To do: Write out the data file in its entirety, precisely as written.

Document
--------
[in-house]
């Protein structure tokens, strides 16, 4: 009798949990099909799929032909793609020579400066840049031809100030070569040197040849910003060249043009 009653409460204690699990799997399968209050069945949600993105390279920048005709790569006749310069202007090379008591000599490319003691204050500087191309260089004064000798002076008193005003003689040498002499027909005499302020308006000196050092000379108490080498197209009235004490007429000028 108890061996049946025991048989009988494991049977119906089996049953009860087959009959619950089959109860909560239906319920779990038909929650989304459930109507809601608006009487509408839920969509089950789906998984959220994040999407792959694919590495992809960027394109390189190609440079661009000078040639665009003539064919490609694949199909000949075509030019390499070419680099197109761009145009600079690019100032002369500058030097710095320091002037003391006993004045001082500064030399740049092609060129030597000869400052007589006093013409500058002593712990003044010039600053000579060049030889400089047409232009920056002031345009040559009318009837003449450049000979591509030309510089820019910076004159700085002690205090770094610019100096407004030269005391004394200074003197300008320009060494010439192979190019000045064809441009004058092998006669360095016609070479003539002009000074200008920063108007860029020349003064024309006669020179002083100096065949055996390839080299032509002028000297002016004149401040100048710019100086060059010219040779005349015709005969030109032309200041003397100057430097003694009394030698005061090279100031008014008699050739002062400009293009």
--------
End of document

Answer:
[in-house]
């Protein structure tokens, strides 16, 4: 009798949990099909799929032909793609020579400066840049031809100030070569040197040849910003060249043009 009653409460204690699990799997399968209050069945949600993105390279920048005709790569006749310069202007090379008591000599490319003691204050500087191309260089004064000798002076008193005003003689040498002499027909005499302020308006000196050092000379108490080498197209009235004490007429000028 108890061996049946025991048989009988494991049977119906089996049953009860087959009959619950089959109860909560239906319920779990038909929650989304459930109507809601608006009487509408839920969509089950789906998984959220994040999407792959694919590495992809960027394109390189190609440079661009000078040639665009003539064919490609694949199909000949075509030019390499070419680099197109761009145009600079690019100032002369500058030097710095320091002037003391006993004045001082500064030399740049092609060129030597000869400052007589006093013409500058002593712990003044010039600053000579060049030889400089047409232009920056002031345009040559009318009837003449450049000979591509030309510089820019910076004159700085002690205090770094610019100096407004030269005391004394200074003197300008320009060494010439192979190019000045064809441009004058092998006669360095016609070479003539002009000074200008920063108007860029020349003064024309006669020179002083100096065949055996390839080299032509002028000297002016004149401040100048710019100086060059010219040779005349015709005969030109032309200041003397100057430097003694009394030698005061090279100031008014008699050739002062400009293009």